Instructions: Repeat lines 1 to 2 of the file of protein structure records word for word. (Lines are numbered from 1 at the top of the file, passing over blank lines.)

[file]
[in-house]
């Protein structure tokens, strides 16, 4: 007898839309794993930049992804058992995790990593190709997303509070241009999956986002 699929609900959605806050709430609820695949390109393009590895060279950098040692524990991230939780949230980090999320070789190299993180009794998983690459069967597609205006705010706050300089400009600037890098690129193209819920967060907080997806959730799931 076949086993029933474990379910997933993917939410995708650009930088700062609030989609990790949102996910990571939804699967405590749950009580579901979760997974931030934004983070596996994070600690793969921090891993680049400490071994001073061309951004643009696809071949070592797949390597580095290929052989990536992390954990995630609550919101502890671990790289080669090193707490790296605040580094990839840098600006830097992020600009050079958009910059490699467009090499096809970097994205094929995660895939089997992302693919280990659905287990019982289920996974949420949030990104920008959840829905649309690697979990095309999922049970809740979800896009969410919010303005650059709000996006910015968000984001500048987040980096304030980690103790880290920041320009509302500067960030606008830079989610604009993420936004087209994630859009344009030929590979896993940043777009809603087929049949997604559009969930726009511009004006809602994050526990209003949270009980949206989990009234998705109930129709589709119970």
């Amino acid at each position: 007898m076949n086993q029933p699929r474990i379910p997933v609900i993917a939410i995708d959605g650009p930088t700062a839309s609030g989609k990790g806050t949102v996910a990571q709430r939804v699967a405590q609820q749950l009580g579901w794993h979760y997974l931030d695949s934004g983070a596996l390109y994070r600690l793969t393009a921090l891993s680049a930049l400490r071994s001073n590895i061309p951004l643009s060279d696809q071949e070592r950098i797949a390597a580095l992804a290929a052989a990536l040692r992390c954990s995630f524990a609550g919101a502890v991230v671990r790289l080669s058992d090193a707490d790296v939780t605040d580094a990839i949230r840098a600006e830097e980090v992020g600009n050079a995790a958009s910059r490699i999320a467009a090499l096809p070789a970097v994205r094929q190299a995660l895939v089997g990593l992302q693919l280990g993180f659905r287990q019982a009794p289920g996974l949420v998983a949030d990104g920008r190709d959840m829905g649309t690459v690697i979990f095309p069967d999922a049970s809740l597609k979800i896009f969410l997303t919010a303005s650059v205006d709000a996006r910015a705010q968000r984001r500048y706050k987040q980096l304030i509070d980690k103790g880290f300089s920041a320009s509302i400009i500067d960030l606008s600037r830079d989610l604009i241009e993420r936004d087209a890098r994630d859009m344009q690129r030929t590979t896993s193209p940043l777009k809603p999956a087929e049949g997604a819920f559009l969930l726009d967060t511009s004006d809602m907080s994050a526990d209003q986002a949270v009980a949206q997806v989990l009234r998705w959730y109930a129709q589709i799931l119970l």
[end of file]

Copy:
[in-house]
């Protein structure tokens, strides 16, 4: 007898839309794993930049992804058992995790990593190709997303509070241009999956986002 699929609900959605806050709430609820695949390109393009590895060279950098040692524990991230939780949230980090999320070789190299993180009794998983690459069967597609205006705010706050300089400009600037890098690129193209819920967060907080997806959730799931 076949086993029933474990379910997933993917939410995708650009930088700062609030989609990790949102996910990571939804699967405590749950009580579901979760997974931030934004983070596996994070600690793969921090891993680049400490071994001073061309951004643009696809071949070592797949390597580095290929052989990536992390954990995630609550919101502890671990790289080669090193707490790296605040580094990839840098600006830097992020600009050079958009910059490699467009090499096809970097994205094929995660895939089997992302693919280990659905287990019982289920996974949420949030990104920008959840829905649309690697979990095309999922049970809740979800896009969410919010303005650059709000996006910015968000984001500048987040980096304030980690103790880290920041320009509302500067960030606008830079989610604009993420936004087209994630859009344009030929590979896993940043777009809603087929049949997604559009969930726009511009004006809602994050526990209003949270009980949206989990009234998705109930129709589709119970």